I woke up this morning to a frozen Sangamon River. Well, nearly so at least. It was one of the first significant freezes of the year, which is pretty unusual, actually. It’s typically much more frozen this time of year and a lot higher.
I remember a few years back in January, the river was up at least 20 feet higher than it is now. Way up in the silver maples, mulberries, and white oak trees that populate Crooked Creek ravine.
That was the year we lost our old green Mohawk canoe with red seats that I’d had since my Florida days. Seems I left it too close to Crooked Creek.
Well, we were still in the process of learning of how to live with our river.
The rising water uprighted the upside down canoe, filled it with water, floated it back up into Crooked Creek and deposited it on the ground full of brown river water. Before I had a chance to dump it and pull it to higher ground, a hard freeze turned our Mohawk into a solid and quite immovable block of ice. When the river rose yet again, the high water floated my Mohawk away downriver with it. Never to be seen again.
Much of the river near our place is less than a foot deep now. But it’s clearly not too low to paddle.
A few of us set out downriver on an unusual Saturday morning recently as the early January temperature topped 50. But the ice formed along the banks reminded us that the water remains chillingly cold. To get around a fallen tree blocking the river, we had to use the prow of our aluminum canoe to break up inch thick ice blocking a small side channel. Not something we do every day.
The rare combination of cold temperatures and low flow has made the Sangamon uniquely clear. We could plainly see the river bottom through the water down to three or feet. If you know the muddy Sangamon, you know how different that is.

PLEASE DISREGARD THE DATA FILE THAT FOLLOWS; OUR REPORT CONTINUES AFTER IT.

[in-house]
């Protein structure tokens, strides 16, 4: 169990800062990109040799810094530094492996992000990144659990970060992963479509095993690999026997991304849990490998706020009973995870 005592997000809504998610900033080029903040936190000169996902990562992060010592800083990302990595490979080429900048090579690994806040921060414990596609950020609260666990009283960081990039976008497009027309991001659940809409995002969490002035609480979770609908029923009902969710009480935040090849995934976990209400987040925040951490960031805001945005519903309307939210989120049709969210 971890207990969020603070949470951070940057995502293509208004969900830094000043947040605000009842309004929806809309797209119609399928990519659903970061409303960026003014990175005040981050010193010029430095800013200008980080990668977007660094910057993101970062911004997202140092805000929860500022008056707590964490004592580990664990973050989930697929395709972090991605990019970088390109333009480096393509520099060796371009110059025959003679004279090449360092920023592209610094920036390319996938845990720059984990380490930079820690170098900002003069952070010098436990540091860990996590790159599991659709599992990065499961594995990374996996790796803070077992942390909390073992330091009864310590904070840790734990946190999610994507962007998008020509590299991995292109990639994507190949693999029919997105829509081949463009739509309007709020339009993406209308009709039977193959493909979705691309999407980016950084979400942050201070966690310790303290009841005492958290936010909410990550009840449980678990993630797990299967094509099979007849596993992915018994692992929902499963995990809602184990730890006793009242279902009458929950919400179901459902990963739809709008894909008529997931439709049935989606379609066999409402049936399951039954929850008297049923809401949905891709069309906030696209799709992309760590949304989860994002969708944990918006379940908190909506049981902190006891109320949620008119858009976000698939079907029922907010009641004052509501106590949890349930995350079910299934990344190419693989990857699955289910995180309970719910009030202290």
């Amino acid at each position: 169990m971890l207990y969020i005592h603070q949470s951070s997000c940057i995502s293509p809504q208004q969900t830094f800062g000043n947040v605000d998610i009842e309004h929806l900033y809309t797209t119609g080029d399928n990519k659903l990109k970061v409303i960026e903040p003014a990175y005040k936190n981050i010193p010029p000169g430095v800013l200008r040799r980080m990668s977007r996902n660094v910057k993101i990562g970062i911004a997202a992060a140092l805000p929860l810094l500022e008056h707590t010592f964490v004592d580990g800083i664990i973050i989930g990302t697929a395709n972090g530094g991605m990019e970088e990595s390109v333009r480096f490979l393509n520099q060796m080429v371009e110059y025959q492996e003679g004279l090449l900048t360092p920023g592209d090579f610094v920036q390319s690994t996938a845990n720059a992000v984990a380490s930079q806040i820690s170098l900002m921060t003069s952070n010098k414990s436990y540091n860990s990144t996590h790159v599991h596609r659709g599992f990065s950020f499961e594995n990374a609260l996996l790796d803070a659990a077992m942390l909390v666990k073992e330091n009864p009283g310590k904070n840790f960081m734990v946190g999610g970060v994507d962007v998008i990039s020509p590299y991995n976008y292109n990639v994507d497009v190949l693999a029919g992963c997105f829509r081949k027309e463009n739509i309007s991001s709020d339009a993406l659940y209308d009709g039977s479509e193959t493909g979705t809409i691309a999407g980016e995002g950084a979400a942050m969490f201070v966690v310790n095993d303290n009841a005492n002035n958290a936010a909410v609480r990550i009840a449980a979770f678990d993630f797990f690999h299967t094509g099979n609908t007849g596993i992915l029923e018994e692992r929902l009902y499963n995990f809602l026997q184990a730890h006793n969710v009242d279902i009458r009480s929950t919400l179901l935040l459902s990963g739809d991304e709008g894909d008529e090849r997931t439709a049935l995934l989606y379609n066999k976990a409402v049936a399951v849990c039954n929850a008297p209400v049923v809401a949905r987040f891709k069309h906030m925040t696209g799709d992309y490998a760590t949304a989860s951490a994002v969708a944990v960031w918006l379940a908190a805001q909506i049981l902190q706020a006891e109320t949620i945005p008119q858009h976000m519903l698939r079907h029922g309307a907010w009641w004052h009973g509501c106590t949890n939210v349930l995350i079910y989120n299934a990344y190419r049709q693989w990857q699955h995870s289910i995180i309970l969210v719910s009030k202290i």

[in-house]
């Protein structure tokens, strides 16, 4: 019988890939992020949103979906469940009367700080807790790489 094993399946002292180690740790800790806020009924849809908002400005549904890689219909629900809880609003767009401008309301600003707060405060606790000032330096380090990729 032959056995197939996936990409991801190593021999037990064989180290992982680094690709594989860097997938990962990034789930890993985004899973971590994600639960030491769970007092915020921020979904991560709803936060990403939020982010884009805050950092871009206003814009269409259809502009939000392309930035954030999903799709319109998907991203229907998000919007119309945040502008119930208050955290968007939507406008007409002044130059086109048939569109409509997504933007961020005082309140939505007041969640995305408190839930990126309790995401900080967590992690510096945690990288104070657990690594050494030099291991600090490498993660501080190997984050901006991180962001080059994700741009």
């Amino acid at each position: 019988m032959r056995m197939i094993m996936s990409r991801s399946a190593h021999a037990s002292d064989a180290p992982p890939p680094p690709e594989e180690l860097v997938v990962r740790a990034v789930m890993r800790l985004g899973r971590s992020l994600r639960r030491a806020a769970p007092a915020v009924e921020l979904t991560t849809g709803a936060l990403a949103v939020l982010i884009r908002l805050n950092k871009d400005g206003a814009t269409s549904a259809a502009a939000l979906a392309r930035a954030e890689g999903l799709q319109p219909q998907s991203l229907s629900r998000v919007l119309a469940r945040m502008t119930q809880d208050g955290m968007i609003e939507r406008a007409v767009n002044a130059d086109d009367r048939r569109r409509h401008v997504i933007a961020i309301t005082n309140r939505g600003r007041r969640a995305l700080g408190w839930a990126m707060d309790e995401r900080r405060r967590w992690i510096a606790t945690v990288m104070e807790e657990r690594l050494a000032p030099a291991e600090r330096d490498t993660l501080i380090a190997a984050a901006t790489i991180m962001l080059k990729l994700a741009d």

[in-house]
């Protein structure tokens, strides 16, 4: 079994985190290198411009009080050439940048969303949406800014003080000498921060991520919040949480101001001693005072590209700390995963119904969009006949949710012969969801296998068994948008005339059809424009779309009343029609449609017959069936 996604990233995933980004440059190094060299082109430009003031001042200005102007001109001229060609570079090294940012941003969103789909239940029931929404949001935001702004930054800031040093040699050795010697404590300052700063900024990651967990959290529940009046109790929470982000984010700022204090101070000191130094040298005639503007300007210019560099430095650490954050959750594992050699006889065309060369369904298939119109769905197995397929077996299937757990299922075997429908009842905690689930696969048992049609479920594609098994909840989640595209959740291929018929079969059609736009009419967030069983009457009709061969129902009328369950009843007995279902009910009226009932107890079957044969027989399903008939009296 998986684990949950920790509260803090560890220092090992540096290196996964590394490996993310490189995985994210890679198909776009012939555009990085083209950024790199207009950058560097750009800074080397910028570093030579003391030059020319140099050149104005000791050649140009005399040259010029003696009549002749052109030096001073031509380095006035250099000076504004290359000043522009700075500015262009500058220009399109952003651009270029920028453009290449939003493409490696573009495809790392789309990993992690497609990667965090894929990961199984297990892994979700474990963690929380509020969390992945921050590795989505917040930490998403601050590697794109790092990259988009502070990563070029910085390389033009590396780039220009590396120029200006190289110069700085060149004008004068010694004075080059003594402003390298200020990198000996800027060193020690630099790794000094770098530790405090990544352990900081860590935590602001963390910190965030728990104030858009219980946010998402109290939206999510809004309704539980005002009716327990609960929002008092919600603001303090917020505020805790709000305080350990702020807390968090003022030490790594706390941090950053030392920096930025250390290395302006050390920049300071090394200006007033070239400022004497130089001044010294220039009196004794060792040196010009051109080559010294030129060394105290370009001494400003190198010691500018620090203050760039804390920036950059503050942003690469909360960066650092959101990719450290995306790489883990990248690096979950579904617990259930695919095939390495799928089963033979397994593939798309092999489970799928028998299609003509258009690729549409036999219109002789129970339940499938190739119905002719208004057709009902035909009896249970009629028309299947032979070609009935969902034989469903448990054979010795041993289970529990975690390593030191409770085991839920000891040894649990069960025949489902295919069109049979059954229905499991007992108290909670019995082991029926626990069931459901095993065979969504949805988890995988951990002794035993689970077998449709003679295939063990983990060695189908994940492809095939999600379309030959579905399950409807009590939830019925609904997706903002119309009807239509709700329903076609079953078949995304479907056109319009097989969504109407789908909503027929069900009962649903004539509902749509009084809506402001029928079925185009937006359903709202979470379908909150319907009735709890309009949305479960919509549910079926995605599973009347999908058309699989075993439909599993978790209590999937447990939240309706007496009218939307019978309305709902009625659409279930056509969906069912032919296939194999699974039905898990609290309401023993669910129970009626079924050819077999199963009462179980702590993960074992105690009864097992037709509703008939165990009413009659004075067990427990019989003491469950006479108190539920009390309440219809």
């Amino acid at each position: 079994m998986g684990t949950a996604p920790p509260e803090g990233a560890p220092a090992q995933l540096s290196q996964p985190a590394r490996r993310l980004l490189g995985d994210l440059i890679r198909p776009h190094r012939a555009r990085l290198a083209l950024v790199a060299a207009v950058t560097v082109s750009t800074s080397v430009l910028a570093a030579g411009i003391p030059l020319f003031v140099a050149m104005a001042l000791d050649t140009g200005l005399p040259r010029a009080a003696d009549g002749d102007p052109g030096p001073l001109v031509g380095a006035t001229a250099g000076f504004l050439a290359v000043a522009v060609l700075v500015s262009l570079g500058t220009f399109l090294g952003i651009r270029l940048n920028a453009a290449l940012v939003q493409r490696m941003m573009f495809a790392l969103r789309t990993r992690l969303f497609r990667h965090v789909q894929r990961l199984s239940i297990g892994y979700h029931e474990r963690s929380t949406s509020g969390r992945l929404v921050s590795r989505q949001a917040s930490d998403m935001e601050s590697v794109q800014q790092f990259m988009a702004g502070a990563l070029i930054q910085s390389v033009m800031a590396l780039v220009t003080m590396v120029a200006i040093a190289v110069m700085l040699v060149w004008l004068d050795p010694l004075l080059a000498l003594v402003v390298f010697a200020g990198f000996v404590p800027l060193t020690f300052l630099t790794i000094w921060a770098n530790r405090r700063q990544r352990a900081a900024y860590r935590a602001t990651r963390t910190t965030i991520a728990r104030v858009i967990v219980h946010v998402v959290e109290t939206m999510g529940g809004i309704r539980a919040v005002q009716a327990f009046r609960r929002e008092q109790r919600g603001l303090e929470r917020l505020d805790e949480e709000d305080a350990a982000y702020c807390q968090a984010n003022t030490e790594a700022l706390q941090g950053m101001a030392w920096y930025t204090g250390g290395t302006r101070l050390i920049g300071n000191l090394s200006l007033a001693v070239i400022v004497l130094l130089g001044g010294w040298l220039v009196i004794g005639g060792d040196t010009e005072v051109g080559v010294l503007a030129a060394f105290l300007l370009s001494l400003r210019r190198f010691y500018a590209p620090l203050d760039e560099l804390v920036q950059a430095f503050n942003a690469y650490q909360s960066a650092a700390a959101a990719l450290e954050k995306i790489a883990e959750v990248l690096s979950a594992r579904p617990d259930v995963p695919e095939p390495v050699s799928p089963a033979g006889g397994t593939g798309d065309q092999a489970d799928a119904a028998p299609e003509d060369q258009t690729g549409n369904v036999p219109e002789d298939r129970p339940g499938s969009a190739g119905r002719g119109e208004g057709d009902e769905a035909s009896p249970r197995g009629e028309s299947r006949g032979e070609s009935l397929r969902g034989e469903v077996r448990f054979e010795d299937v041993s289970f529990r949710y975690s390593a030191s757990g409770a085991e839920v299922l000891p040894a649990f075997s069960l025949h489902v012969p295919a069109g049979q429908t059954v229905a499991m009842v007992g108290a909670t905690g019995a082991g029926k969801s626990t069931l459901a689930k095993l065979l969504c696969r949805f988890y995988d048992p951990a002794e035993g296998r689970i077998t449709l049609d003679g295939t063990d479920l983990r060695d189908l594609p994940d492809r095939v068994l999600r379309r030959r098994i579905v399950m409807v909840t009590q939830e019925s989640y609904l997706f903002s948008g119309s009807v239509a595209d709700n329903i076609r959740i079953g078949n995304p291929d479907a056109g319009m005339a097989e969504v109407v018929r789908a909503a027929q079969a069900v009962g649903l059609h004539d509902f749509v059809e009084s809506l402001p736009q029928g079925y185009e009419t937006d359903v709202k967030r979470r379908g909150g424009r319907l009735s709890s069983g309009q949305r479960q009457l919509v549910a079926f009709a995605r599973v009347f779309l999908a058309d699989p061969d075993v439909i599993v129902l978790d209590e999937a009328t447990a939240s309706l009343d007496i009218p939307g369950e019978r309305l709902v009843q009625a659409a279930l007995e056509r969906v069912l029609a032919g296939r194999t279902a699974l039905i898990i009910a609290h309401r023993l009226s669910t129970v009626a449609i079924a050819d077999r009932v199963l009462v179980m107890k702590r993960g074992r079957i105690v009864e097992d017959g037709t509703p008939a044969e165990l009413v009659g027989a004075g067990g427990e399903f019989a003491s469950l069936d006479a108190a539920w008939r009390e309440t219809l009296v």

We looked down into the water and saw huge schools of carp (up to several feet long!) swimming along beside us. Hard to believe these impressive creatures are out there all the time.
And the river’s not the only thing that’s curiously different around here.
A couple months back, our lab Josh had taken me for our nightly walk down our long, dark driveway as he does every night. Josh sniffs the ground intently identifying the night’s creatures while I stare at the moon and try to identify planets and constellations.
But on that night, off to the north, I noticed a distinct red glow in the sky through the trees. And it seemed to be moving, shimmering. Party lights? A fire? Plane crash? What?
After watching and listening, and hearing absolute silence, it dawned on me that for the first time in my life, I was witnessing the Aurora Borealis. I wondered how many people were sitting inside in front of TV’s or computers at that moment rather than out being walked by their lab. How many people missed this rarely beautiful and grand specter of Mother Nature? Thanks, Josh!
Carol and I walked down by the river after dark on the last full moon. We can only appreciate the power of the blue white brightness of a full moon until we completely escape artificial light. The glaringly bright moonlight creating eerie shadows from the leafless trees made it easy to imagine it bringing out the lunacy in all of us.
And then the next morning we were witness to a beautiful full moonset.
That morning, and indeed every morning, Carol and I take time together to wake up, enjoy the quiet and take in a few cups of fresh brewed French Roast, Columbian or Tanzanian.
That crystal clear winter morning saw the huge bright round moon setting through the tree tops just as sunrise lightened the morning sky. The river heads off west from here, placing the moon perfectly mirrored above the river with a shimmering trail of light pointing back to us. Since living here, I can’t recall a more captivating morning picture.
Yes, unusual things been going on ‘round here.
Does low water portend forthcoming drought? Or perhaps greater flooding later? Does a warmer than usual January provide evidence for a warming planet? Are full moons affecting peoples’ voting in primary elections?
Well, I haven’t lived here that long. Maybe strange things happen all the time. Maybe in the scheme of things, the river isn’t that low and the weather isn’t unusually warm and there are plenty of magical nights and mornings.
And maybe unusual things portend nothing special at all.
Maybe a life of ups and downs is just life on a river.
Appeared as Notes from the River, Mahomet Citizen, January 25, 2012, by Scott P. Hays